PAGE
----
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How clean is Green?

In her Times column this week, the pin-sharp Libby Purves writes that “the clean-up industry has never been busier”. She points her pen at the likes of Facebook who she describes as scrabbling for respectability. Charities, she says, attempt to persuade us that they are staffed by angels and not lechers and bullies. Numerous #MeToo targets are trying to keep their jobs and, of course, Philip Green she opines, lurches ever lower in the public esteem. She even suggests that a few NHS hospitals and local authorities are leaning rather heavily on their PR departments. Blimey! Who knew?

Her piece stirs something akin to the sharp pain Harry Potter gets in his scar when He-who-must-not-be-named is around. That and a weary sigh. Isn’t it ironic how really awful a reputation reputation management seems to have? It’s a bit dispiriting when reputation management is referred to as a “clean-up” industry? But you can see how the public view people and institutions who really get it wrong.

Purves refers to the evasiveness that still pervades in the Catholic church on the uncomfortable issue of abuse. And, she cites the NHS’s dirty little secret on their treatment of whistle-blowers. But is Purves conflating reputation management with cover-up?

Arguably, if the villains she names had listened a little more keenly to their reputation managers, they might not now be held in such contempt. Pretty soon into a relationship, a PR should be reminding their client that they can’t talk themselves out of bad behaviours. OK, so try telling that to Philip Green. Imagine Max Clifford attempting to explain the concept to his stable of publicity-hungry slebs. Or himself come to think of it.

It has to be the uncomfortable role of responsible PR practitioners to find where bad news is buried and have a pretty good idea about how to explain it when it’s dug up. It then becomes a matter of conscience as to whether one chooses to represent the unconscionable in the court of public opinion. Green’s case is not an unusual one for PRs who are frequently called in too late and well after the lawyers have established their presence. PRs, being more attuned to media and public perception, would, in many cases, advise some sort of contrition over a defensive silence. Too frequently, the lawyers will override any such approach, fearful that any hint of an apology is an admission of guilt. It needn’t be so – but timing is everything and Purves merely points out what happens if reputation management is an afterthought.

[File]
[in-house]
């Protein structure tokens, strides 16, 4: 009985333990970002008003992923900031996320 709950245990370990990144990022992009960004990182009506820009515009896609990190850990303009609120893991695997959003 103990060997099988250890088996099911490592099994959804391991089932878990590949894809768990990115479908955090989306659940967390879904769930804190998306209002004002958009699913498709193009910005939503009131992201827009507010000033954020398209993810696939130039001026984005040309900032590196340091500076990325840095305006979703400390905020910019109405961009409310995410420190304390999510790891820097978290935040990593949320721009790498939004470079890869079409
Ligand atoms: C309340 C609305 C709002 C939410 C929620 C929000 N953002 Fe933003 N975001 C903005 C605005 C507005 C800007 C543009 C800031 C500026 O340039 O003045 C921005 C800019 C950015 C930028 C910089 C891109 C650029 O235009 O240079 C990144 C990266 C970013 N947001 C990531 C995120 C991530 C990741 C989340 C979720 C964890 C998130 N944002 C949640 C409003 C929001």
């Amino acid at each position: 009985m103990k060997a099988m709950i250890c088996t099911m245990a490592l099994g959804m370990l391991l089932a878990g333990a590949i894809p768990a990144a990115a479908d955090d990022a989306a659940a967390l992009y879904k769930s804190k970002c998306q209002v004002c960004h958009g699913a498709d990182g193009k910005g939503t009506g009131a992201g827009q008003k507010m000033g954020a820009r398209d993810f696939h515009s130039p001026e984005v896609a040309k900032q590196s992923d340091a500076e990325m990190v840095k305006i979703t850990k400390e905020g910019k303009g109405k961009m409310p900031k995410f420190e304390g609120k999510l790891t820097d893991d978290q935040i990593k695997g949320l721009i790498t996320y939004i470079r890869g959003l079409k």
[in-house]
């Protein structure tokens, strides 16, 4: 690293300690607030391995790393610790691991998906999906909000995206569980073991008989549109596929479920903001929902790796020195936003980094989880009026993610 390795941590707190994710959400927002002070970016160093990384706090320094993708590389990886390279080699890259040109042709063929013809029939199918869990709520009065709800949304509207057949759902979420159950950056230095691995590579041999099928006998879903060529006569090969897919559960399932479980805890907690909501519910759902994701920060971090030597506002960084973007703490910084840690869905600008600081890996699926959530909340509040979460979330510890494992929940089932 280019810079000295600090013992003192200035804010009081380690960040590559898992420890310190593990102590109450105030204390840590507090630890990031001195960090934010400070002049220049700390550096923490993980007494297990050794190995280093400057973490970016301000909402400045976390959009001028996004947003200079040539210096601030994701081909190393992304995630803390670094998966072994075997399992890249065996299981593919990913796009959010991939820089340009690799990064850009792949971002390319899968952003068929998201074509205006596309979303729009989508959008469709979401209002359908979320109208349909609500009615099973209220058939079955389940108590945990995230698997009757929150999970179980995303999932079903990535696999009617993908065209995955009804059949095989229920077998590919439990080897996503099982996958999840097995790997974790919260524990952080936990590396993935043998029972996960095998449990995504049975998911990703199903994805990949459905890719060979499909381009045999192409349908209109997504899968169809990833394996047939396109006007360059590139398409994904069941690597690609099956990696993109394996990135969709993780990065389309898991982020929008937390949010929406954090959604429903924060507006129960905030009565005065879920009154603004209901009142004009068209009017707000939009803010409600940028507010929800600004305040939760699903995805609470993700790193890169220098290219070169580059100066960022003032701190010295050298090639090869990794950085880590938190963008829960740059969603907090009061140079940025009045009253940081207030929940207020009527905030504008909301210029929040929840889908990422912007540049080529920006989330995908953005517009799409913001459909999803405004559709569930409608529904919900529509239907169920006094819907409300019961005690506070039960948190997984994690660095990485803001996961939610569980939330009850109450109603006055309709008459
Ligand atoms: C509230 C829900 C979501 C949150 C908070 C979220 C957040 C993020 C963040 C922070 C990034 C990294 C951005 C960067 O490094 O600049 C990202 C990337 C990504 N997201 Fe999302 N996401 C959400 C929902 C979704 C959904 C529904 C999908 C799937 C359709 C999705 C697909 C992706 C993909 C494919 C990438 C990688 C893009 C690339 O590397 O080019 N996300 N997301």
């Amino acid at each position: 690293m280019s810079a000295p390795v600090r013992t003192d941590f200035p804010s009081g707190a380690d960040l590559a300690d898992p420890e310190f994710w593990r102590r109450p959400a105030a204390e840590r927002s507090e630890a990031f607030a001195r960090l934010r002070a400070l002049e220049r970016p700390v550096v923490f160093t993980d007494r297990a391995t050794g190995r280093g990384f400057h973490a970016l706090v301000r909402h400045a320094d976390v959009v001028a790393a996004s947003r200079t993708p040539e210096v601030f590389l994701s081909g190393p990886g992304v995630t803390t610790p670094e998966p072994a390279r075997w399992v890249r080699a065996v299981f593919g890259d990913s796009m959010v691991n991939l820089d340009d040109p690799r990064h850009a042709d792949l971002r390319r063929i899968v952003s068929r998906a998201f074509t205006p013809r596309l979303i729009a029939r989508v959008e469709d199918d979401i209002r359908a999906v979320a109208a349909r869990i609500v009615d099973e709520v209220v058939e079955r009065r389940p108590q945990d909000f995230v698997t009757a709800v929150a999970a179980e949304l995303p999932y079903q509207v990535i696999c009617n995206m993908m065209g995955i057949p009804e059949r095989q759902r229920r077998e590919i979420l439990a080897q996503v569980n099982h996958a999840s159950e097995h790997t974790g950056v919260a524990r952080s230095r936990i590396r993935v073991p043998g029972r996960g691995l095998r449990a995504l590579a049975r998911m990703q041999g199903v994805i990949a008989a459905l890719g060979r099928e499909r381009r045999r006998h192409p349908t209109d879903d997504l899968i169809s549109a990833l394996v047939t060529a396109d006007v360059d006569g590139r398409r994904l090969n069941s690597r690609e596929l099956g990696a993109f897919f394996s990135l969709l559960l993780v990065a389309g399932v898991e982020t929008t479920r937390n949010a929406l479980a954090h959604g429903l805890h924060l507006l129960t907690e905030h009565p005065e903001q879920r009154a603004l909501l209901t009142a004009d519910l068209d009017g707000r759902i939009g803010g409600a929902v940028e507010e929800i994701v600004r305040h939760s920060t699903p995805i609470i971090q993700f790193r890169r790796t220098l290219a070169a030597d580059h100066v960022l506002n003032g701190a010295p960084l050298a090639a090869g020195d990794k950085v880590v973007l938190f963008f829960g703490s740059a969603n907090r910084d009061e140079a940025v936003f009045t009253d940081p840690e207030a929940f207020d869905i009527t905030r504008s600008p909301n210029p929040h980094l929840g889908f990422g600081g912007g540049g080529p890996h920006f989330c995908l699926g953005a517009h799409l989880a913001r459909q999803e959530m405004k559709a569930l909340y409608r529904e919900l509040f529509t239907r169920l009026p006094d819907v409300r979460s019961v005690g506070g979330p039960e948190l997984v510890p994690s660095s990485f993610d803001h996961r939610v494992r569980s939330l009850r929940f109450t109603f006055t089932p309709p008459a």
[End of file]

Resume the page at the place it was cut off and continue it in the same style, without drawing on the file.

Things go wrong. Deepwater. Blood contamination. Gosport hospital. Philip Green’s wandering hand and vile turn of phrase. But, good practice says that you should be prepared to weather the occasional storm.

The point that good practitioners should also be making is that, as well as having a robust, frequently rehearsed crisis plan in place come the need, it’s also important to have built up a bank of goodwill. When the storm hits, it’s vital to have at least some genuinely redemptive information buried in the Google-sphere. Building such a bank takes time and money but it will seem like a very canny investment when personal and corporate reputations face ruin. It takes a bit of imagination to ensure that the good stuff is genuine and presented appropriately. Look no further than Virgin and Sir Richard Branson to see how it can be done.

Yes, the clean-up industry – whatever that actually is – has been occupied with some pretty rotten situations of late. For many however, all that scrubbing will be in vain. The stain’s dried in. For others, including the NHS, while there is still much to do, there is a sense that at last, the culture of cover up and bullying is being aired publicly. Managing a reputation shouldn’t be confused with cover up. Reputation management is a perfectly legitimate and necessary part of business – it just needs to be recognised as such.

In the end, Purves quotes Socrates; “be what you wish to appear.” Who’d be the PR charged with having that conversation with Sir Philip “Clean” Green?

Angus Wrixon is a director of Salix & Co